@Dzik Same in older Slovene texts. Even after Bohorič though, writers would use his orthography but add letters or disregard his rules. Apparently even Trubar, another Protestant scholar and Bohorič’s contemporary changed things up a bit. As for the upper case letters maybe you’ve seen both u and v having V as their upper case version (Vu and Vv)? So Ucho/ucho would be written as Vcho/ucho, but it would still be read as a u in both cases. I think this was very common across Europe. The Italians still do this with public signs, for aesthetic reasons.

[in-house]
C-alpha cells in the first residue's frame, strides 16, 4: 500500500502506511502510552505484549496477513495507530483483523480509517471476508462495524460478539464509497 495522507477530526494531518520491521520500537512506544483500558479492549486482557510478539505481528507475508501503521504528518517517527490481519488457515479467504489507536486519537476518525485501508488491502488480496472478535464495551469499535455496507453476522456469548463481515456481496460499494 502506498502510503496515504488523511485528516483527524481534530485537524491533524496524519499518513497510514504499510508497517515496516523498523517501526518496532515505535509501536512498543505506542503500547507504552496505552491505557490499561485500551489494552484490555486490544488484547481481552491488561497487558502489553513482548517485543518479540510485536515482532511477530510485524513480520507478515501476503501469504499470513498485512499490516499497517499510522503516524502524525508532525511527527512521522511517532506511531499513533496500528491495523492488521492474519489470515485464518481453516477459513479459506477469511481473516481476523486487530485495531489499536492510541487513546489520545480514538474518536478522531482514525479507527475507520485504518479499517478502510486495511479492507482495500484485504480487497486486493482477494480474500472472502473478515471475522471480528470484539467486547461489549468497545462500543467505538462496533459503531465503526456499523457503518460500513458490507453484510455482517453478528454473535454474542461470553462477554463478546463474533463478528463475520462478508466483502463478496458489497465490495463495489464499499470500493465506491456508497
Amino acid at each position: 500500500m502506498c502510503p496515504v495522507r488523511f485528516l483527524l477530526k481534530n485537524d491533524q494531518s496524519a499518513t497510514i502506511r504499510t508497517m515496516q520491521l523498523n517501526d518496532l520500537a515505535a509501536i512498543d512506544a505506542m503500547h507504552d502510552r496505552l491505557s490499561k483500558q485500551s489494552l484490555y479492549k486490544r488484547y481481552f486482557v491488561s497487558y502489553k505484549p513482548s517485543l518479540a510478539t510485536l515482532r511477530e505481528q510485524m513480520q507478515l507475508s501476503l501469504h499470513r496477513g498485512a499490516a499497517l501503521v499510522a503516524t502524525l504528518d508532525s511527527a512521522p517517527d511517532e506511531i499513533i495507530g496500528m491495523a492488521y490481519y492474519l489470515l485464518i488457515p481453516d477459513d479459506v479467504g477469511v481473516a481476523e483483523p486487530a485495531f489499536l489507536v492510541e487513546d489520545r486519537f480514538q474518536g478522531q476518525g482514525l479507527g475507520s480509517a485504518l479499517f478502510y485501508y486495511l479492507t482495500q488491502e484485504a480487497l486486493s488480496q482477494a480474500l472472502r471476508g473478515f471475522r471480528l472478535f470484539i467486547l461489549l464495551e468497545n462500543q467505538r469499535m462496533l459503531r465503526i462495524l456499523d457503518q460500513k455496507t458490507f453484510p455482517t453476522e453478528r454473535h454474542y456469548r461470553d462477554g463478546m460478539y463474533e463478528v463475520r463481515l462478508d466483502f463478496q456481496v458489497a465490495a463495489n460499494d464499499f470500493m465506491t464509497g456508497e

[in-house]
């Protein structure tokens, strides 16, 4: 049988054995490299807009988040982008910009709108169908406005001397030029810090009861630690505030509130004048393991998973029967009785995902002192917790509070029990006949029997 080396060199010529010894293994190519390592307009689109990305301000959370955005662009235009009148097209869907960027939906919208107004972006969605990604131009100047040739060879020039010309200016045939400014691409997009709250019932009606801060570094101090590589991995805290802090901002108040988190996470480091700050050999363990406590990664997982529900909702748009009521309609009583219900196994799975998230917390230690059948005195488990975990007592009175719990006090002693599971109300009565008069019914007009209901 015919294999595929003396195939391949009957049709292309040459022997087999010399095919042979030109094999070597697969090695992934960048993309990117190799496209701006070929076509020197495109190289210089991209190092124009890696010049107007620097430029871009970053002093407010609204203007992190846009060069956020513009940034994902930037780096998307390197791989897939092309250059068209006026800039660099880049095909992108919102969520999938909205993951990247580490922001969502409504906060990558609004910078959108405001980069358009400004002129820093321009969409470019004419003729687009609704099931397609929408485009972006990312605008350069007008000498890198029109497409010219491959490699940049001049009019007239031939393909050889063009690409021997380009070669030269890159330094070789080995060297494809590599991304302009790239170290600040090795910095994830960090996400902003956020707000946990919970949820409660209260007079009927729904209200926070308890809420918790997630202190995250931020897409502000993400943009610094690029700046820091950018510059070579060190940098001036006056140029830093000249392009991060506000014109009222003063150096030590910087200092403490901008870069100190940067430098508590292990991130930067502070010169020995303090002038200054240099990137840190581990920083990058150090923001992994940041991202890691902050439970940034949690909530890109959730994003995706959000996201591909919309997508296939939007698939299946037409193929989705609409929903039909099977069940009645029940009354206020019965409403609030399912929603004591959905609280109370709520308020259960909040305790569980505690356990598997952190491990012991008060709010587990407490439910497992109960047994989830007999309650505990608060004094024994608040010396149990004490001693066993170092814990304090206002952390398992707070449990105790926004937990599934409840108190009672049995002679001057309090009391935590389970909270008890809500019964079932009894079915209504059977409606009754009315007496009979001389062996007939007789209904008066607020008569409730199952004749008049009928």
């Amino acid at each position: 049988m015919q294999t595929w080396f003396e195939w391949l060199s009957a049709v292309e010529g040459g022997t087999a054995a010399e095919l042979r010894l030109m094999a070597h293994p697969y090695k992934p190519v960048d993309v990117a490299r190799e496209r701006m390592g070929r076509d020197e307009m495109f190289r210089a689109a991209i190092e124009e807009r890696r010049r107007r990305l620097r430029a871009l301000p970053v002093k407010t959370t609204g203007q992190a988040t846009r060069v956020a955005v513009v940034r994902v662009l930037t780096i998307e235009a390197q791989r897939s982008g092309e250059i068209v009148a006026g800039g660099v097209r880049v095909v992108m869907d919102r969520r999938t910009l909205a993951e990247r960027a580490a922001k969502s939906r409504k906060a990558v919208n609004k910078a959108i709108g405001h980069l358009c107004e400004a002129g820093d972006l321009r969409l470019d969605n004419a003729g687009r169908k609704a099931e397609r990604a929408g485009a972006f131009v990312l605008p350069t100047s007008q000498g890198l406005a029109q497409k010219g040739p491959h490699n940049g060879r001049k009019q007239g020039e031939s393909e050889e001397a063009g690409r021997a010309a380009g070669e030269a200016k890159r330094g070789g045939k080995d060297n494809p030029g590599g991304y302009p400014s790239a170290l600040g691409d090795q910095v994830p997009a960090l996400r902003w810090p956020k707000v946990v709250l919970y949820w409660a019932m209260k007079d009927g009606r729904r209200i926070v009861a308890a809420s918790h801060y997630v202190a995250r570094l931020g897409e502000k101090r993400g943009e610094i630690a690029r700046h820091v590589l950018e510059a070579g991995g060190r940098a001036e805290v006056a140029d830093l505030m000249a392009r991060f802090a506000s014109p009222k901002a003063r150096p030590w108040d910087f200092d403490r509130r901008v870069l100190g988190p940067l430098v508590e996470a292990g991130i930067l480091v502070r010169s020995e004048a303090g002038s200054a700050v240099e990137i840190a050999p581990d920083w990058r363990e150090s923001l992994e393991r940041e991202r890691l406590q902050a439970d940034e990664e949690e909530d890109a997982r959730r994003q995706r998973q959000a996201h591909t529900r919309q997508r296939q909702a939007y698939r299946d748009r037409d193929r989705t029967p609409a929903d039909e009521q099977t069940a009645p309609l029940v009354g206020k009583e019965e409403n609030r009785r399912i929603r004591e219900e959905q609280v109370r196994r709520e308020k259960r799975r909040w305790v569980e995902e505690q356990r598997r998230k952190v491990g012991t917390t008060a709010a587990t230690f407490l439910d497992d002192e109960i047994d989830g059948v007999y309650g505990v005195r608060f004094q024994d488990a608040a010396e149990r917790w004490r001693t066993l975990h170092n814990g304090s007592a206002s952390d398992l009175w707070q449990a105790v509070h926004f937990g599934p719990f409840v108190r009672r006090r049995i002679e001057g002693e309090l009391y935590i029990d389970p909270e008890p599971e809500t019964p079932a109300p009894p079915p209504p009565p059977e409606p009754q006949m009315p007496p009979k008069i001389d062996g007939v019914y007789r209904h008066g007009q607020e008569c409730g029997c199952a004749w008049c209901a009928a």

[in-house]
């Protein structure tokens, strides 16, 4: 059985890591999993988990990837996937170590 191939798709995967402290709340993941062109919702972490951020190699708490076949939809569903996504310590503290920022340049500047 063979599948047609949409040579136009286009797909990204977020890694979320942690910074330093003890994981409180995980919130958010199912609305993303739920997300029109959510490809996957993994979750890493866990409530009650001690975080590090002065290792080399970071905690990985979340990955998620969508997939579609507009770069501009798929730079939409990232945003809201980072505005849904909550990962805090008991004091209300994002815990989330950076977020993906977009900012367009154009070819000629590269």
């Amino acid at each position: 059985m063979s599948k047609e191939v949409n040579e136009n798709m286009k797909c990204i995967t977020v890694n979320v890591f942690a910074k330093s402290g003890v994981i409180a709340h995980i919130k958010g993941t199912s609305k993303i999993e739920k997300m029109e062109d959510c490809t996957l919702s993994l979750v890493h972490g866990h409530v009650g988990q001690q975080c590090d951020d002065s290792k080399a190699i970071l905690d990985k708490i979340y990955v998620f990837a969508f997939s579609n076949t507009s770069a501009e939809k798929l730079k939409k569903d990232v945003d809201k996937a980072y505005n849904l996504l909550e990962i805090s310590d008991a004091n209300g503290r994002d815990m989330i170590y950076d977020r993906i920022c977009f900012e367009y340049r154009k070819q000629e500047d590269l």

Indeed, the fact that it uses only basic letters (except maybe Ş and ſ) is neat. Also, did you understand our Oče Naš when you read it? Are you able to read the words without too much trouble if it is written this way?